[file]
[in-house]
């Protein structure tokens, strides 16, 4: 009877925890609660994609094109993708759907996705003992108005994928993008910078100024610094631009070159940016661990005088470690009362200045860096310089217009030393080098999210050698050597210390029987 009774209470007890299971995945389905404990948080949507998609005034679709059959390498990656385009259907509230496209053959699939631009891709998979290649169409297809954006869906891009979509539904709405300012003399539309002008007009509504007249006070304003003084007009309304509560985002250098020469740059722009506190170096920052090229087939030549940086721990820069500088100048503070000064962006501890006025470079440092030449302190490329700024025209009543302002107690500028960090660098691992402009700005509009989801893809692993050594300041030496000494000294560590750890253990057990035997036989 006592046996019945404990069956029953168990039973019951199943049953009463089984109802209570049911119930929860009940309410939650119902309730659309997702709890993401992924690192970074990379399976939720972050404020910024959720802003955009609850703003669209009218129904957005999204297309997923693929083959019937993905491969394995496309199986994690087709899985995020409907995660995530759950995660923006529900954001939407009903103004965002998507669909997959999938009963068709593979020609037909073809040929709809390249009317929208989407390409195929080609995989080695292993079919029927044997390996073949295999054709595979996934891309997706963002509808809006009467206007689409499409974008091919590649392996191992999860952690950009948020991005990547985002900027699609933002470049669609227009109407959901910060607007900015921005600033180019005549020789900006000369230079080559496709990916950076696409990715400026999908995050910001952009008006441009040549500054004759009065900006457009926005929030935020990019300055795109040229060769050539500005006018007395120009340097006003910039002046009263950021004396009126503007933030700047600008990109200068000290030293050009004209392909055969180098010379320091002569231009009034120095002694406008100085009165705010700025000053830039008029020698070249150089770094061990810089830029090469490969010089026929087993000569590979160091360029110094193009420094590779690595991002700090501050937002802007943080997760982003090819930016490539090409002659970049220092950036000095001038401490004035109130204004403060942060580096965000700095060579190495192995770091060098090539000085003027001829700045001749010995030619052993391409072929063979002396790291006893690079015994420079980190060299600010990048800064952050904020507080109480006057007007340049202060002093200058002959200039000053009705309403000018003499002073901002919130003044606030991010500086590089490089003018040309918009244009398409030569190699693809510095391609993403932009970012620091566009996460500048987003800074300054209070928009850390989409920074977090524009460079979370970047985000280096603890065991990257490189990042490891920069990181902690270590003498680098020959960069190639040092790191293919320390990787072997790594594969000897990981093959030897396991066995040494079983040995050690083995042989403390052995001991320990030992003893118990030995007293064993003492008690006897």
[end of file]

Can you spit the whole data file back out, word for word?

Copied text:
[in-house]
């Protein structure tokens, strides 16, 4: 009877925890609660994609094109993708759907996705003992108005994928993008910078100024610094631009070159940016661990005088470690009362200045860096310089217009030393080098999210050698050597210390029987 009774209470007890299971995945389905404990948080949507998609005034679709059959390498990656385009259907509230496209053959699939631009891709998979290649169409297809954006869906891009979509539904709405300012003399539309002008007009509504007249006070304003003084007009309304509560985002250098020469740059722009506190170096920052090229087939030549940086721990820069500088100048503070000064962006501890006025470079440092030449302190490329700024025209009543302002107690500028960090660098691992402009700005509009989801893809692993050594300041030496000494000294560590750890253990057990035997036989 006592046996019945404990069956029953168990039973019951199943049953009463089984109802209570049911119930929860009940309410939650119902309730659309997702709890993401992924690192970074990379399976939720972050404020910024959720802003955009609850703003669209009218129904957005999204297309997923693929083959019937993905491969394995496309199986994690087709899985995020409907995660995530759950995660923006529900954001939407009903103004965002998507669909997959999938009963068709593979020609037909073809040929709809390249009317929208989407390409195929080609995989080695292993079919029927044997390996073949295999054709595979996934891309997706963002509808809006009467206007689409499409974008091919590649392996191992999860952690950009948020991005990547985002900027699609933002470049669609227009109407959901910060607007900015921005600033180019005549020789900006000369230079080559496709990916950076696409990715400026999908995050910001952009008006441009040549500054004759009065900006457009926005929030935020990019300055795109040229060769050539500005006018007395120009340097006003910039002046009263950021004396009126503007933030700047600008990109200068000290030293050009004209392909055969180098010379320091002569231009009034120095002694406008100085009165705010700025000053830039008029020698070249150089770094061990810089830029090469490969010089026929087993000569590979160091360029110094193009420094590779690595991002700090501050937002802007943080997760982003090819930016490539090409002659970049220092950036000095001038401490004035109130204004403060942060580096965000700095060579190495192995770091060098090539000085003027001829700045001749010995030619052993391409072929063979002396790291006893690079015994420079980190060299600010990048800064952050904020507080109480006057007007340049202060002093200058002959200039000053009705309403000018003499002073901002919130003044606030991010500086590089490089003018040309918009244009398409030569190699693809510095391609993403932009970012620091566009996460500048987003800074300054209070928009850390989409920074977090524009460079979370970047985000280096603890065991990257490189990042490891920069990181902690270590003498680098020959960069190639040092790191293919320390990787072997790594594969000897990981093959030897396991066995040494079983040995050690083995042989403390052995001991320990030992003893118990030995007293064993003492008690006897």